Most Pervasive BI Tool Isn't What You Think
Vendors enhance support for Microsoft Excel as a BI front-end tool in their latest products
If someone asked you to name a typical business intelligence (BI) front-end tool, the Excel spreadsheet from Microsoft Corporation probably wouldn’t be the first thing that came to your mind.
Nevertheless, analysts say, Excel is the most pervasive BI tool ever produced.
“Excel is still by far and away the most popular ‘BI’ tool out there,” asserts Wayne Eckerson, director of The Data Warehousing Institute. “It’s on everyone’s desktop and
have become irresistibly familiar with its interface.”
Recently, several product releases from leading BI vendors have highlighted enhanced support for Excel, such that the venerable spreadsheet canin some casesbe used in place of a vendor’s own preferred tools.
Last week, for example, Crystal Decisions announced a new plug-in that facilitates bi-directional integration and data refresh between its flagship Crystal Enterprise reporting solution and Excel. Crystal representatives say the new plug-in also supports centralized control of spreadsheets in the Crystal Enterprise report distribution framework. Just as important, analysts say, the new plug-in lets business users populate their Excel spreadsheets directly from Crystal Enterprise itselfwhich effectively replaces Crystal’s own front-end tool.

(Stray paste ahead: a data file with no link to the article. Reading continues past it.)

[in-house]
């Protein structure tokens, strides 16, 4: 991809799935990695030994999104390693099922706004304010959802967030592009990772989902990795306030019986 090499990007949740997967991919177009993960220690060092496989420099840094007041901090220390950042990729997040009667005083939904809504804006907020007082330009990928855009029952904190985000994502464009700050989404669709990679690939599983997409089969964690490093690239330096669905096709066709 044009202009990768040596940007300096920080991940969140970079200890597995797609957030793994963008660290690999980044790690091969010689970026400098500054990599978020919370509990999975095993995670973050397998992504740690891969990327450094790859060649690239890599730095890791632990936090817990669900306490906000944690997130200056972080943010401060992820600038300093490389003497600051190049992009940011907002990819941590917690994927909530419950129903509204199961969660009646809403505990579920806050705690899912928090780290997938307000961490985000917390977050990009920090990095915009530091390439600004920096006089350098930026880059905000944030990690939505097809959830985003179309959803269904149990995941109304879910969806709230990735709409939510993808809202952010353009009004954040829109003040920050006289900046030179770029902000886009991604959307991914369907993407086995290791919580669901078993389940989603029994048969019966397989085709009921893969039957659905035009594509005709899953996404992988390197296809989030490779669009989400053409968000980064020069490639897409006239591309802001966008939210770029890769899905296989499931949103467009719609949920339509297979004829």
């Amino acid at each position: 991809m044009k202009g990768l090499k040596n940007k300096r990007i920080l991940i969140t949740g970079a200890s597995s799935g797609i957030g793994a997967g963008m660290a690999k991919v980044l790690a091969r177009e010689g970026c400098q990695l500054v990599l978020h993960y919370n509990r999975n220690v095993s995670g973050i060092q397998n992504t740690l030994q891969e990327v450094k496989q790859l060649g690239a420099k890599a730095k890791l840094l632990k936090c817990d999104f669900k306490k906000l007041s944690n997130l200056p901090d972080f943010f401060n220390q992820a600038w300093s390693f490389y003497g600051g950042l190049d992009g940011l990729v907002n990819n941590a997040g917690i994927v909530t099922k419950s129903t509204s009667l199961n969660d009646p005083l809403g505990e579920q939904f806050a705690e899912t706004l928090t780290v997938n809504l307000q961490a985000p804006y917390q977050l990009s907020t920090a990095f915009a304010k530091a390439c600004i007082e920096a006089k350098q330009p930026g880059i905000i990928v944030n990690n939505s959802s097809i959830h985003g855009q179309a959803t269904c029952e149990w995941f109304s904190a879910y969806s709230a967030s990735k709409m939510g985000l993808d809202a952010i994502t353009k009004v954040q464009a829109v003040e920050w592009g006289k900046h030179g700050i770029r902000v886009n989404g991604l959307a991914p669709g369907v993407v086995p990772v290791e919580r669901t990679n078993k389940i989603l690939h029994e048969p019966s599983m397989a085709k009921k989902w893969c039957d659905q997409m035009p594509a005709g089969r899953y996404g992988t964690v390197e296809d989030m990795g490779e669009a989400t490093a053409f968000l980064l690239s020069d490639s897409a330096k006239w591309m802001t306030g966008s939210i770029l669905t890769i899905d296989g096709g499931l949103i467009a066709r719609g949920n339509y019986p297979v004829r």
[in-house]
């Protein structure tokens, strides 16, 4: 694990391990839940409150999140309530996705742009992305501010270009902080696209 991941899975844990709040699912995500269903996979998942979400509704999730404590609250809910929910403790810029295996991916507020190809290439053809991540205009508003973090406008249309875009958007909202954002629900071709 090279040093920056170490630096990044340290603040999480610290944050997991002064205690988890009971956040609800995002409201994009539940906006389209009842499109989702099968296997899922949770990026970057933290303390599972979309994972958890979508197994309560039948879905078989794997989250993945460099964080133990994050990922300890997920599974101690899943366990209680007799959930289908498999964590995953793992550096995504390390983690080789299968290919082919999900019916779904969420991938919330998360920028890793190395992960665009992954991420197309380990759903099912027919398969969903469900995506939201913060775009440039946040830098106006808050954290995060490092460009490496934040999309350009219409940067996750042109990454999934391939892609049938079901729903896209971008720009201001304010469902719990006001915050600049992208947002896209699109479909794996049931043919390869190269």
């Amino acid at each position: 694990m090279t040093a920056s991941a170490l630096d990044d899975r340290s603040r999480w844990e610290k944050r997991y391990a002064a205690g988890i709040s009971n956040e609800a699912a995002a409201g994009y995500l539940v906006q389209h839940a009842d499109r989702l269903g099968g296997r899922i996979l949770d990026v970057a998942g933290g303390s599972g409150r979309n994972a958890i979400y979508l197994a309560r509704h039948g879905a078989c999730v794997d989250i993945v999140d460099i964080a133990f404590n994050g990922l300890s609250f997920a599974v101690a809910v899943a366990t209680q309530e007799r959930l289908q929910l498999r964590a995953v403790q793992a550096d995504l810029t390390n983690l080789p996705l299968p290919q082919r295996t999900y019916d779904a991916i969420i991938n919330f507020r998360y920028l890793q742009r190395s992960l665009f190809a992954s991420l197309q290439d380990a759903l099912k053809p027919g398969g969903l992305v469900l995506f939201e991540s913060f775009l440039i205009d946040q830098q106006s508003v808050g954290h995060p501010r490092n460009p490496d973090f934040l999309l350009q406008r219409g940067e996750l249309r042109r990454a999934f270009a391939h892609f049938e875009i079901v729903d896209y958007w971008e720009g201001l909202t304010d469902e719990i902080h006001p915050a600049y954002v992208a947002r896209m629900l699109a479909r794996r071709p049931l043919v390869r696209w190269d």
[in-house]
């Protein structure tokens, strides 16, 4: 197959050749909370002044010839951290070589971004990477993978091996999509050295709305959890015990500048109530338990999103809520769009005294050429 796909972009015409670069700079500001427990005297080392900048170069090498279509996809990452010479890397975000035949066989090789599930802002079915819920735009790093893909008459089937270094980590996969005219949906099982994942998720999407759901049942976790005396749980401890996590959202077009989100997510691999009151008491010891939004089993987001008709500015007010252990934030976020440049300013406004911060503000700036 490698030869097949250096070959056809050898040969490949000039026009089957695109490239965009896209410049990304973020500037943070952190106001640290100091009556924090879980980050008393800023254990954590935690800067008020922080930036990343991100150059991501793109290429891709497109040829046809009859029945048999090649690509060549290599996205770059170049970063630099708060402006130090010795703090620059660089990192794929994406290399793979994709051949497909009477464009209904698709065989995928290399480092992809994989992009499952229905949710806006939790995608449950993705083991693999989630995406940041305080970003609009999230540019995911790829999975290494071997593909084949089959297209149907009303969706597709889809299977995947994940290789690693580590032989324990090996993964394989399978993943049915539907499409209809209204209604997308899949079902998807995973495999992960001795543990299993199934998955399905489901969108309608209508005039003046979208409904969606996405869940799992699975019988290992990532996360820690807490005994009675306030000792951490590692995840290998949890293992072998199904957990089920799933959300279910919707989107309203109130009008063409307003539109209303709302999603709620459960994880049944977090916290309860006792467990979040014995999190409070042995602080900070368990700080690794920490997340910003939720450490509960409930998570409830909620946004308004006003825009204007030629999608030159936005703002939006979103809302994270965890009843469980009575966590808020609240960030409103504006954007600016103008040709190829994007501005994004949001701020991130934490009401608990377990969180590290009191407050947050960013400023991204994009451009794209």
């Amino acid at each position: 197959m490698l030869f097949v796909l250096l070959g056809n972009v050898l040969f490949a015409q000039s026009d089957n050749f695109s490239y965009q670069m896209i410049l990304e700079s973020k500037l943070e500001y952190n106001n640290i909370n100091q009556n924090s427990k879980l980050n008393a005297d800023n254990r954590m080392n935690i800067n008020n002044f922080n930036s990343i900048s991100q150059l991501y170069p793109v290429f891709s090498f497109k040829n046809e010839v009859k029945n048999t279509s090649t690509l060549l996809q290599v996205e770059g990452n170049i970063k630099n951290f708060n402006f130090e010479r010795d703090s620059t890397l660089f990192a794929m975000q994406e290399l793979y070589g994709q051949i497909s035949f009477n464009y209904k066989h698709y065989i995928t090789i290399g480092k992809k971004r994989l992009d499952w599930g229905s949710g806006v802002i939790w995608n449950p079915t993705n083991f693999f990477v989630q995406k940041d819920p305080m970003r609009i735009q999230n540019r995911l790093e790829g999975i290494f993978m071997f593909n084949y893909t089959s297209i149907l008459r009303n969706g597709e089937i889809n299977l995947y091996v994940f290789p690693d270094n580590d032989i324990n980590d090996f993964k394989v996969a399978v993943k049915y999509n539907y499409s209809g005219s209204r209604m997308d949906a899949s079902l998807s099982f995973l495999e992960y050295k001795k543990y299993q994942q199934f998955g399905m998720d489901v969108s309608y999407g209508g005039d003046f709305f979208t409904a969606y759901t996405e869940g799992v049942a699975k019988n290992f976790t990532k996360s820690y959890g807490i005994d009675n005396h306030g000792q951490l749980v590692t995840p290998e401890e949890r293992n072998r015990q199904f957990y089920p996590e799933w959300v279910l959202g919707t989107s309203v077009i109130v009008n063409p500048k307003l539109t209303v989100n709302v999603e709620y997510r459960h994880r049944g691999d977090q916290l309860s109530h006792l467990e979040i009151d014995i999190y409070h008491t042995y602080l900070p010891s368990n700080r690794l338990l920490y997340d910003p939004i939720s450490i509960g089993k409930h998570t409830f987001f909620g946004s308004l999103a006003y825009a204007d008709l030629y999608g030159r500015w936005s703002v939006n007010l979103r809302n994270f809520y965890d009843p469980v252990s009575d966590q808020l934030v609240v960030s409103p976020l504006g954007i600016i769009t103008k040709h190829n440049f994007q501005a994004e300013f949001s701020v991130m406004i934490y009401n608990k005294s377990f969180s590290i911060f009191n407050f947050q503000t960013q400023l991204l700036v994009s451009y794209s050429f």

“Their new announcement indicates that they can now front-end Crystal Enterprise with Excel. That is, Excel replaces Crystal Reports or Crystal Analysis as the front-endor clientto Enterprise,” Eckerson observes. “Here, Crystal Reports is an add-in to Excel, allowing you to go get more data, rather than Excel being an add-in to Crystal Reports for exporting, essentially.”
The idea, says Mike Schiff, vice president of e-business and business intelligence with research firm Current Analysis Inc., is that even though the spreadsheet is still the preferred front-end tool for information analysis among systems analysts and many business decision makers, there’s really no automated way to manage the changes that users make to their spreadsheets.
That’s because users tend to dump data into Excel spreadsheets that reside on their own client workstations, Schiff explains. This data is not automatically refreshed as deltas accrue, and is typically only refreshed when a user imports new data from a source report or spreadsheet. As a result, multiple versions of the truthvariations on data contained in a source report or spreadsheettend to proliferate in many enterprise environments.
Enter Crystal’s new plug-in, which addresses this problem, Schiff indicates: “This enhancement provides bi-directional live-link capabilities between Crystal Reports and Excel.”
Crystal isn’t the only vendor courting Excel-toting business users. Actuate Corp., as a matter of fact, was first out of the gate. In March, Actuate released (http://www.tdwi.org/research/display.asp?id=6621&t=y) version 7 of its flagship Actuate enterprise reporting platform. One highlight of Actuate 7 is an updated version of Actuate e.Spreadsheet Designer, a tool first introduced as part of Actuate Service Pack 2 in late 2001. e.Spreadsheet Designer leverages a spreadsheet interface and provides a point-and-click wizard which allows users to design reports that are actually Excel documents.
Like Crystal’s new Excel plug-in, version 7 purports to eliminate multiple-versions-of-truth scenarios with new support for server-managed spreadsheets, which generate reports by retrieving data directly from original sources. This enables a centralized single version of the truth that is vouchsafed by tying spreadsheets directly to source data.